In the media, reports of registered nurses and licensed practical nurses filing unpaid overtime class actions are a constant theme. But nurses aren’t the only health care workers being taken advantage of by their employers. Wage and hour violations are rampant throughout the American healthcare system, affecting tens of thousands of janitors, kitchen workers, social workers and maintenance people every year.
Unpaid Overtime: Hospital Workers
Contrary to popular belief, numerous health care workers are entitled to overtime wages under the Fair Labor Standards Act (FLSA), a federal law protecting the rights of US employees. Maintenance, janitorial and kitchen staff are almost always protected by the FLSA.
The FLSA’s wage and hour laws entitle most employees to a minimum wage of at least $7.25 per hour and “premium” wages for overtime: time-and-a-half for all hours worked over 40. But it’s become obvious that many health care employers aren’t living up to their legal obligations. Every day, hospital workers have their right to overtime pay violated. That’s a crime, both under the law and any common understanding of decency.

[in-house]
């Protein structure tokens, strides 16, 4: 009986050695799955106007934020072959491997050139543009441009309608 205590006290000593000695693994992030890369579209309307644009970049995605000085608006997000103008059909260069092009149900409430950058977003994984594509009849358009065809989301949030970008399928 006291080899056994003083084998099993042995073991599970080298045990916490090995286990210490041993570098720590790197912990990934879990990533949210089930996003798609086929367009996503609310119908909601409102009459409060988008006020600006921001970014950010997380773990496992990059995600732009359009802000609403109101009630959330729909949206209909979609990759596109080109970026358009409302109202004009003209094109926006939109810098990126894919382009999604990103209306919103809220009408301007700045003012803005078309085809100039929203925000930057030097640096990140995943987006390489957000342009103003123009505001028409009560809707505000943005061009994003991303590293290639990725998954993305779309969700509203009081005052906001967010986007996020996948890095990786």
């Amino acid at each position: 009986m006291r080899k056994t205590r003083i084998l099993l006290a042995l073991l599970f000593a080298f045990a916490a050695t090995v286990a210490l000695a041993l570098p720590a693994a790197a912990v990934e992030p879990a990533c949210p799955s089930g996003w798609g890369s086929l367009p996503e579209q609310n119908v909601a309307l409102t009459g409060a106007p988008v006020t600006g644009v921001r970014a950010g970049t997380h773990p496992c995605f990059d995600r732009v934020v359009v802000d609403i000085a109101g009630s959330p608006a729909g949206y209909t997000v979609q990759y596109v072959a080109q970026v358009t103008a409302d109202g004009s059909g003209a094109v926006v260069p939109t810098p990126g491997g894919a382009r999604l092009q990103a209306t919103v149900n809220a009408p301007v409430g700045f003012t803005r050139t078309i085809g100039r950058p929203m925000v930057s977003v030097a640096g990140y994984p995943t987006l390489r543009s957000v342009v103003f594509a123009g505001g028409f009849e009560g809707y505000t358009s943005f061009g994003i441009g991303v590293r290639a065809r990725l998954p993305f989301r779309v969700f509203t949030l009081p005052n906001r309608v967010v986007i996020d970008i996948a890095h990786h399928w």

Employers take advantage of every employee’s basic good will: you put the patients first. Unfortunately, some hospitals put the interests of their workers last.
Most Health Care Workers Should Make Overtime
There’s no one-size-fits-all answer to that question. Health care overtime rules are complex. The FLSA cares about what you do, the nature of your work, not what your job title is or what others believe your credentials to be.
With that being said, the Department of Labor does issue occasional opinion letters that highlight the agency’s current thinking on specific workers and their exemption status. Being “exempt” means you are probably not entitled to overtime, while being “non-exempt” means that you are entitled to overtime.
Generally Entitled To Overtime
- radiologic technologists are not exempt, according to this Department of Labor guidance letter from 2007.
- x-ray technicians are almost never exempt.